ADS-B “Out” Usage
Both transponders and “Out” (1090 ES or UAT) equipment must be operated in altitude reporting mode for transponders and transmit mode for “Out” equipment prior to moving on the airport surface and at all times when in flight. This is true regardless of operating in “rule airspace” or not. This is true now even though you are not required to have “Out” until January 1, 2020. If you have ADS-B installed you must use it!
A little known feature of ADS-B is what is known as anonymous mode, which only applies to UAT “Out.” Anonymous mode is the ability to have the aircraft’s identity “anonymized” under certain very limited conditions. You still have to have “Out” operating in flight; it is just that decipherable aircraft identification is not being transmitted. A user must keep track of the operating rules and only use the anonymous mode when appropriate. If you are using 1090 ES “Out,” your identification information is always being transmitted.
Anonymous mode may only be used in “rule airspace” when the pilot has not filed a flight plan and is not requesting ATC services and is squawking 1200. If you are entering Class B or Class C airspace, you will be requesting ATC services and cannot use anonymous mode. Logically this would also include communications with a tower in Class D airspace.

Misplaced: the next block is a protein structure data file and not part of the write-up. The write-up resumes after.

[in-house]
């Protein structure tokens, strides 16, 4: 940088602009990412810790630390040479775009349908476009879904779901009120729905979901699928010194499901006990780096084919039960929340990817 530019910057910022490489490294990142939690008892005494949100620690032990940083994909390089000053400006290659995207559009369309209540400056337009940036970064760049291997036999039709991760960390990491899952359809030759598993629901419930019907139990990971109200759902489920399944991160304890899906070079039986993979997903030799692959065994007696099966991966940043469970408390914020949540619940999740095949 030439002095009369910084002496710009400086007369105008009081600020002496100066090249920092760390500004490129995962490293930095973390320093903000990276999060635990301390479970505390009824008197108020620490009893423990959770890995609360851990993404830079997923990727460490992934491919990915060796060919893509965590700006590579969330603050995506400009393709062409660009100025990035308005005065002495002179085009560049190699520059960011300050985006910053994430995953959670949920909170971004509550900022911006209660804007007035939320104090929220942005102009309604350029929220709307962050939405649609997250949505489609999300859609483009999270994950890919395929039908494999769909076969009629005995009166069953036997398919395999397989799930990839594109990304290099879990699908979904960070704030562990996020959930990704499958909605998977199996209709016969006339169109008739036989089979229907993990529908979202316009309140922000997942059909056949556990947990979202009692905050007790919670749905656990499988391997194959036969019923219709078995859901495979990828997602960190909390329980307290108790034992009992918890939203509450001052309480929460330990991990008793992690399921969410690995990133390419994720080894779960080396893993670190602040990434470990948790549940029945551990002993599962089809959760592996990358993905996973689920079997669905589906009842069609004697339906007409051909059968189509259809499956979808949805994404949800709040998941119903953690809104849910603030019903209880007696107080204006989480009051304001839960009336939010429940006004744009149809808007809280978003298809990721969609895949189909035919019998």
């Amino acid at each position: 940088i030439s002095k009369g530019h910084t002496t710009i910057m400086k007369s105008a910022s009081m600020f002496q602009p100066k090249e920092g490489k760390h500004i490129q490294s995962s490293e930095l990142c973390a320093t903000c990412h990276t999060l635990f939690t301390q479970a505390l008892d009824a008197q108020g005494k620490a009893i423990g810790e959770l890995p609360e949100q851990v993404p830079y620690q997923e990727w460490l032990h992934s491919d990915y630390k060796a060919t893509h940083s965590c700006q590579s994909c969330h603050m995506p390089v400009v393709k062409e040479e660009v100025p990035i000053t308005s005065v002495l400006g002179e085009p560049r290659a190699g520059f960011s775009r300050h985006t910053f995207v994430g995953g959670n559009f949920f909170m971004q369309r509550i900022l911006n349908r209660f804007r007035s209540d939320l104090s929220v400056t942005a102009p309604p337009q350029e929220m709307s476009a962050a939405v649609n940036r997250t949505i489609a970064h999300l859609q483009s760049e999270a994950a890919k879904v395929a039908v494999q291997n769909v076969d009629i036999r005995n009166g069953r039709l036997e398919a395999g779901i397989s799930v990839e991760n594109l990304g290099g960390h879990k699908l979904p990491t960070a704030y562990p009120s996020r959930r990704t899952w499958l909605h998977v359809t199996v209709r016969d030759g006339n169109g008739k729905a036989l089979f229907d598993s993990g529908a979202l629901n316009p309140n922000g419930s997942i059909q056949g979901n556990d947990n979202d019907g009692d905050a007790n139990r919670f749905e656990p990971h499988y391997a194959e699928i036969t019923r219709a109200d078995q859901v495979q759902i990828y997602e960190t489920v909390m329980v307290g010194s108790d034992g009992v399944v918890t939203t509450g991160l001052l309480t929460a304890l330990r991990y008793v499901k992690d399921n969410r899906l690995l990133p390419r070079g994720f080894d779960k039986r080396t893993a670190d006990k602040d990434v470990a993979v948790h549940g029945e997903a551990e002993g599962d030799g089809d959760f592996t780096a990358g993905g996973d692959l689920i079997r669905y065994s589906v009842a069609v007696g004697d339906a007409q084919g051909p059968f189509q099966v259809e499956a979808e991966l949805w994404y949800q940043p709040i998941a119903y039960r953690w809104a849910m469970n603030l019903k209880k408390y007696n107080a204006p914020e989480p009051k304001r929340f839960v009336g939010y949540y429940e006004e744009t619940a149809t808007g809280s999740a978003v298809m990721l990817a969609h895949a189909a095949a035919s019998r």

Shops report users are generally unaware of anonymous mode and even if they do know, they don’t request its installation. It is unclear how practical anonymous mode will be. In the end the FAA could probably still track you down through post-event analysis for a violation.
Aside from websites cited in my previous article, you should check out the AOPA website. AOPA has been writing ADS-B specific materials for some time. These articles have ranged from fundamentals, to experiences installing equipment in legacy aircraft, to user flight experiences. The easiest access is to go to www.AOPA.org, then click on the search magnifying glass in the top right-hand corner. Enter ADS-B in the window and click “search.” A long list of articles will appear, the best of which are by Mike Collins, their ADS-B point man.
Not Very Fearless Forecast
For the balance of 2017 I predict continued 1090 ES “Out” dominance. I anticipate continued outreach effort by the FAA to get rid of NPE issues. Shops will show modest increases in installation lead times but no full-fledged crunch. I predict more offerings in the marketplace for drone-based “Out” equipment to announce UAS locations to help avoid collisions with aircraft.
Summary and Conclusion
Another year has passed. Installations are slowly progressing with avionics shop lead times still reasonable. All-in-one ADS-B 1090 ES “Out” and dual “In” boxes are the big winners. Most buyers are also installing some form of “In.” Safe flying until next year’s update!
Next in series: Time is Running Out!